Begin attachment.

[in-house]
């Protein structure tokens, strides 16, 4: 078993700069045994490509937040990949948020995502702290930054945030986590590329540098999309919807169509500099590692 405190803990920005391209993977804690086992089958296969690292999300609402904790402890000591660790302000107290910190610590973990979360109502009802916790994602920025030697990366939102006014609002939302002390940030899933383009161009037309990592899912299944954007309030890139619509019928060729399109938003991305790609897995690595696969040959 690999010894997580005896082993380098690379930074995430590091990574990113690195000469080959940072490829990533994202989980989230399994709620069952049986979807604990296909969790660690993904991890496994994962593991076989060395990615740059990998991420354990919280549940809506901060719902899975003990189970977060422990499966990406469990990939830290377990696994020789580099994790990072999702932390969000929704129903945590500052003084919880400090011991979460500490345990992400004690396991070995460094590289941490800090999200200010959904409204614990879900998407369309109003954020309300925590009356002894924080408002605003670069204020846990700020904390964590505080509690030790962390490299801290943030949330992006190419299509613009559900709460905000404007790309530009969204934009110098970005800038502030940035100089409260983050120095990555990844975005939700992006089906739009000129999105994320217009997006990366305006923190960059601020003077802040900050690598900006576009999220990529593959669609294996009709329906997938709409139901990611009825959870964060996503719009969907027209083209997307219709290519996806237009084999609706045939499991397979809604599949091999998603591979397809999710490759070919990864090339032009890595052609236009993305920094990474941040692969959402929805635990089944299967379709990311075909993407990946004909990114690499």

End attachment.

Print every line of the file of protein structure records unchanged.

[in-house]
């Protein structure tokens, strides 16, 4: 078993700069045994490509937040990949948020995502702290930054945030986590590329540098999309919807169509500099590692 405190803990920005391209993977804690086992089958296969690292999300609402904790402890000591660790302000107290910190610590973990979360109502009802916790994602920025030697990366939102006014609002939302002390940030899933383009161009037309990592899912299944954007309030890139619509019928060729399109938003991305790609897995690595696969040959 690999010894997580005896082993380098690379930074995430590091990574990113690195000469080959940072490829990533994202989980989230399994709620069952049986979807604990296909969790660690993904991890496994994962593991076989060395990615740059990998991420354990919280549940809506901060719902899975003990189970977060422990499966990406469990990939830290377990696994020789580099994790990072999702932390969000929704129903945590500052003084919880400090011991979460500490345990992400004690396991070995460094590289941490800090999200200010959904409204614990879900998407369309109003954020309300925590009356002894924080408002605003670069204020846990700020904390964590505080509690030790962390490299801290943030949330992006190419299509613009559900709460905000404007790309530009969204934009110098970005800038502030940035100089409260983050120095990555990844975005939700992006089906739009000129999105994320217009997006990366305006923190960059601020003077802040900050690598900006576009999220990529593959669609294996009709329906997938709409139901990611009825959870964060996503719009969907027209083209997307219709290519996806237009084999609706045939499991397979809604599949091999998603591979397809999710490759070919990864090339032009890595052609236009993305920094990474941040692969959402929805635990089944299967379709990311075909993407990946004909990114690499």